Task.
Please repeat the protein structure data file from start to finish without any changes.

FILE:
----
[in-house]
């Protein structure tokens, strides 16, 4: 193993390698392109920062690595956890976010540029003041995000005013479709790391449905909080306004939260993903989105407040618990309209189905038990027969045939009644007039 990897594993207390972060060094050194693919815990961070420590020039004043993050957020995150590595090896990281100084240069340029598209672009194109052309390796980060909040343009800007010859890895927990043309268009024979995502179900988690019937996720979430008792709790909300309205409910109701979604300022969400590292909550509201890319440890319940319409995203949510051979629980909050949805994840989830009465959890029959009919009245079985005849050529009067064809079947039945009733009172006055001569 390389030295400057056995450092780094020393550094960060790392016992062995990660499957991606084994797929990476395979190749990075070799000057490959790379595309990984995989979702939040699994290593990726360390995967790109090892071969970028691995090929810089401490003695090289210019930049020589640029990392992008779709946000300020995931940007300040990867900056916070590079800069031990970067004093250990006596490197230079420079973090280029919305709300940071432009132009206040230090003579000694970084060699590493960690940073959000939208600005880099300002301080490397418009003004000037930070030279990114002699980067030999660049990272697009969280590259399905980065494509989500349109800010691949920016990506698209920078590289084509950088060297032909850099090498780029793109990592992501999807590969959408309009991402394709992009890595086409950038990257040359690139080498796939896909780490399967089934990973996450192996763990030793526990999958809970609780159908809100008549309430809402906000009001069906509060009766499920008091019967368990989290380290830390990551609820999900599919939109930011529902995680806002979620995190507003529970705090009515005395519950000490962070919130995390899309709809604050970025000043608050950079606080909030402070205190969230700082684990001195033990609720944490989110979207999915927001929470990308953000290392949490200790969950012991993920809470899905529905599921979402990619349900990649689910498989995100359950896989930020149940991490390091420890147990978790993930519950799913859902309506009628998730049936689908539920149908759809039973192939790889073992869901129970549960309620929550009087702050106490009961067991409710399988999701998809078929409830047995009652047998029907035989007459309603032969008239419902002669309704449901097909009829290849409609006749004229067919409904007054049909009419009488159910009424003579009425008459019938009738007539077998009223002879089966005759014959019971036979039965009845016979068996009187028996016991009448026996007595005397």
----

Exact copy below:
[in-house]
């Protein structure tokens, strides 16, 4: 193993390698392109920062690595956890976010540029003041995000005013479709790391449905909080306004939260993903989105407040618990309209189905038990027969045939009644007039 990897594993207390972060060094050194693919815990961070420590020039004043993050957020995150590595090896990281100084240069340029598209672009194109052309390796980060909040343009800007010859890895927990043309268009024979995502179900988690019937996720979430008792709790909300309205409910109701979604300022969400590292909550509201890319440890319940319409995203949510051979629980909050949805994840989830009465959890029959009919009245079985005849050529009067064809079947039945009733009172006055001569 390389030295400057056995450092780094020393550094960060790392016992062995990660499957991606084994797929990476395979190749990075070799000057490959790379595309990984995989979702939040699994290593990726360390995967790109090892071969970028691995090929810089401490003695090289210019930049020589640029990392992008779709946000300020995931940007300040990867900056916070590079800069031990970067004093250990006596490197230079420079973090280029919305709300940071432009132009206040230090003579000694970084060699590493960690940073959000939208600005880099300002301080490397418009003004000037930070030279990114002699980067030999660049990272697009969280590259399905980065494509989500349109800010691949920016990506698209920078590289084509950088060297032909850099090498780029793109990592992501999807590969959408309009991402394709992009890595086409950038990257040359690139080498796939896909780490399967089934990973996450192996763990030793526990999958809970609780159908809100008549309430809402906000009001069906509060009766499920008091019967368990989290380290830390990551609820999900599919939109930011529902995680806002979620995190507003529970705090009515005395519950000490962070919130995390899309709809604050970025000043608050950079606080909030402070205190969230700082684990001195033990609720944490989110979207999915927001929470990308953000290392949490200790969950012991993920809470899905529905599921979402990619349900990649689910498989995100359950896989930020149940991490390091420890147990978790993930519950799913859902309506009628998730049936689908539920149908759809039973192939790889073992869901129970549960309620929550009087702050106490009961067991409710399988999701998809078929409830047995009652047998029907035989007459309603032969008239419902002669309704449901097909009829290849409609006749004229067919409904007054049909009419009488159910009424003579009425008459019938009738007539077998009223002879089966005759014959019971036979039965009845016979068996009187028996016991009448026996007595005397």